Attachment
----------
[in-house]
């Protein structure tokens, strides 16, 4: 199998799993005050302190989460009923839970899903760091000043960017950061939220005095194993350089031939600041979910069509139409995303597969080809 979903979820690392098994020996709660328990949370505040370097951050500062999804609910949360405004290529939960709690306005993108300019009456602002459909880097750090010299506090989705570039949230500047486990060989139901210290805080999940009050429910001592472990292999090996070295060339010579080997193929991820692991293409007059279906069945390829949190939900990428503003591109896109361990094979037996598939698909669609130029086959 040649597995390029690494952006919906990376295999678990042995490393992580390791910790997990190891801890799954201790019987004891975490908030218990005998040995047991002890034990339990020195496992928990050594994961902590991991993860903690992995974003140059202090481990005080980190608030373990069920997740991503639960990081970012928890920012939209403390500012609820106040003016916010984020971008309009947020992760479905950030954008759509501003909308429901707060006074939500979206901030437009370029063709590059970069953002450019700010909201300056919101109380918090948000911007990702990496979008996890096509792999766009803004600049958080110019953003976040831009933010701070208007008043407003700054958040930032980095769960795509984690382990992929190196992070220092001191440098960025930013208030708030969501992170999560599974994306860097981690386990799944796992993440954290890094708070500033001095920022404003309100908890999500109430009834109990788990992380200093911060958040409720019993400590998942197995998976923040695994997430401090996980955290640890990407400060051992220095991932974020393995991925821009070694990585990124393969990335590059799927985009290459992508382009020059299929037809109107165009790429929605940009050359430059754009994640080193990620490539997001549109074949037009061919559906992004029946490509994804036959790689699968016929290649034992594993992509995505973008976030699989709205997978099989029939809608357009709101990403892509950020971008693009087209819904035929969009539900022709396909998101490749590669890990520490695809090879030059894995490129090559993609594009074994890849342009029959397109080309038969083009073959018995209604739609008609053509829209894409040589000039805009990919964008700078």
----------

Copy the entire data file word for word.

[in-house]
């Protein structure tokens, strides 16, 4: 199998799993005050302190989460009923839970899903760091000043960017950061939220005095194993350089031939600041979910069509139409995303597969080809 979903979820690392098994020996709660328990949370505040370097951050500062999804609910949360405004290529939960709690306005993108300019009456602002459909880097750090010299506090989705570039949230500047486990060989139901210290805080999940009050429910001592472990292999090996070295060339010579080997193929991820692991293409007059279906069945390829949190939900990428503003591109896109361990094979037996598939698909669609130029086959 040649597995390029690494952006919906990376295999678990042995490393992580390791910790997990190891801890799954201790019987004891975490908030218990005998040995047991002890034990339990020195496992928990050594994961902590991991993860903690992995974003140059202090481990005080980190608030373990069920997740991503639960990081970012928890920012939209403390500012609820106040003016916010984020971008309009947020992760479905950030954008759509501003909308429901707060006074939500979206901030437009370029063709590059970069953002450019700010909201300056919101109380918090948000911007990702990496979008996890096509792999766009803004600049958080110019953003976040831009933010701070208007008043407003700054958040930032980095769960795509984690382990992929190196992070220092001191440098960025930013208030708030969501992170999560599974994306860097981690386990799944796992993440954290890094708070500033001095920022404003309100908890999500109430009834109990788990992380200093911060958040409720019993400590998942197995998976923040695994997430401090996980955290640890990407400060051992220095991932974020393995991925821009070694990585990124393969990335590059799927985009290459992508382009020059299929037809109107165009790429929605940009050359430059754009994640080193990620490539997001549109074949037009061919559906992004029946490509994804036959790689699968016929290649034992594993992509995505973008976030699989709205997978099989029939809608357009709101990403892509950020971008693009087209819904035929969009539900022709396909998101490749590669890990520490695809090879030059894995490129090559993609594009074994890849342009029959397109080309038969083009073959018995209604739609008609053509829209894409040589000039805009990919964008700078």